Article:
How to Cook Everything: Simple Recipes for Great Food
by Mark Bittman

1998. 943 pages, 1,500 + recipes.

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"People become obsessed with food and cooking; I have been obsessed with it for all of my adult life. But as time goes on I realize that - as one of my older daughter's bedtime books was titled - Simple Things Are Best. ...Striving for brilliance in everyday cooking is a recipe or frustration. Rather, everyday cooking is about preparing good, wholesome, tasty, varied meals for the ones you love...Your results need not be perfect to give you this gift, to which all humans are entitled."

Coconut Macaroons

Chicken in Red Wine Sauce

Watercress and Sesame Salad

Grilled Mesclun-Stuffed Tuna Steaks

Oatmeal Cookies

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I'm puzzled by the current boom in basic how-to-cookbooks. It's not as if home cooking, like golf, has suddenly become a hip pastime among the under-40 set. In fact everything I've read indicates that we're becoming nation of people for whom home-cooking means microwaving Cup-0-Noodles. (In fifty years cooking may be a lost domestic art like tatting and sausage-making.)

In any case, I find it heartening that books like How to Cook Everything are selling briskly. Author Mark Bittman's has a mission. In the book's first sentence he declares: "Anyone can cook, and most everyone should." And for the next 940 pages Bittman lays out with clarity the mechanics of mastering everything from cutting up a chicken to cooking quinoa. The recipes, each with its preparation time noted above it, are "simple, straightforward, and broadly appealing". They are as appropriate for newcomers and old hands. A good case in point: the macaroons -absolutely delicious- are paragons of simplicity and sophistication. Bittman notes up front: "More accomplished cooks will find little new here." I agree; this is not the book I turn to for astounding, off-the-beaten-path recipes. I do however use it as a source for quick brush-ups on technique, weeknight recipes, and improv inspiration. This spring as I indulged in my in-house, month-long asparagus fest, I used How to Cook to check on the proper way to roast asparagus and acted on some of the "Eleven Quick Ideas for Cooked Asparagus".

Bittman de-mystifies cooking for the kitchen-shy. He writes, "There are no 'secrets' to cooking - only good guidance combined with experience." He has an acute sense of what a cook does and doesn't need to know, and provides good basic information on techniques and foods. (His glossary is an excellent quick reference.) How to Cook Everything is punctuated by meticulous illustrations for various procedures such as shaping a sandwich loaf, trimming an artichoke, separating an egg. I wish he had included more of these. Since he saw fit to accompany the recipe for boiled chestnuts with a pictorial how-to on peeling them, why didn't he give us some visual aids on building sushi-rolls along with his recipe for them?

When I was learning to cook, I treated recipes like immutable written commandments which I had to follow exactly or else suffer unspeakable or, at least, inedible consequences. As a timid beginner I remember once being too cowed to try a delicious-sounding stew recipe because I didn't have the 1/4 teaspoon of summer savory in the ingredient list. What I didn't know then was, 1) that stews do not suffer from sins of omission and actually thrive on improvisation, and 2) that summer savory is an obscure herb which I would rarely encounter again in any cookbook. I'm glad Bittman encourages readers to think beyond a recipe's boundaries. In the soup section is a sidebar with "10 Simple Additions to Vegetable Soups". In the chicken section he offers "Poultry Dishes that Go Great on Greens". He has other good lists of suggestions throughout the book such as "Twelve Egg Dishes Suitable for Dinner or Supper" and "29 Crowd-Pleasing Thanksgiving Dishes You May Not Have Thought of".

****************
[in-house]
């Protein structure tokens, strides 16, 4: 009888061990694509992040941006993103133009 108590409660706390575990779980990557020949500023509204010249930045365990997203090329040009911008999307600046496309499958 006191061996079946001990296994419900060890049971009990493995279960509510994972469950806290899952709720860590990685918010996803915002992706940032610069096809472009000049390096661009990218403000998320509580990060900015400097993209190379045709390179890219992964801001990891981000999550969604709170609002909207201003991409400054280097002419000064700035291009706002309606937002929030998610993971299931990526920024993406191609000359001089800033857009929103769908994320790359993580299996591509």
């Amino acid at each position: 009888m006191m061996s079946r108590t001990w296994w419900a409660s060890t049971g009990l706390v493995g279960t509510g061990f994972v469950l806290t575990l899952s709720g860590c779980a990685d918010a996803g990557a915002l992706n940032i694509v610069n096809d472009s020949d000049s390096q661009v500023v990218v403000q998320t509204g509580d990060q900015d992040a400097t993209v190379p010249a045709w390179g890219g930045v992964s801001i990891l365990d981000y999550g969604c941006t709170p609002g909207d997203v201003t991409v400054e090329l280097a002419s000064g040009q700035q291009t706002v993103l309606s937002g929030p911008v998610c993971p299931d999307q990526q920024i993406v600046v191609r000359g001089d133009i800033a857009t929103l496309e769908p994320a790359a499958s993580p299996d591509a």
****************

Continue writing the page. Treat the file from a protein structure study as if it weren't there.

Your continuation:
While I applaud Bittman's emphasis on fresh foods in his recipes, I am surprised he doesn't discuss the time-saving benefits of freezing certain home-cooked food. There have been many time-crunched, bare-cupboard nights in my house when I have able to find something in the freezer (cooked beans, two chicken thighs, last week's leftover lentil soup) that have enabled me to cobble together a decent dinner. He does however offer the time-crunched a ten-page list of "Recipes that Require Thirty Minutes or Less to Prepare".

I understand that convenience foods are useful in helping who haven't the time -or the inclination- to cook. Yet in my heart of hearts I agree with Bittman's sterner take on the subject: "Convenience foods demonstrate our supposed disdain for the routine and the mundane"; they undermine "good everyday cooking, one of the few simple, routine joys of everyday life." Until a few decades ago, it was assumed that everyone (that is, women) would learn how to cook. These days learning to cook is pretty low on most people's priority list, and authors like Mark Bittman are not just teachers but crusaders with a cause: to save the endangered species called the Home Cook.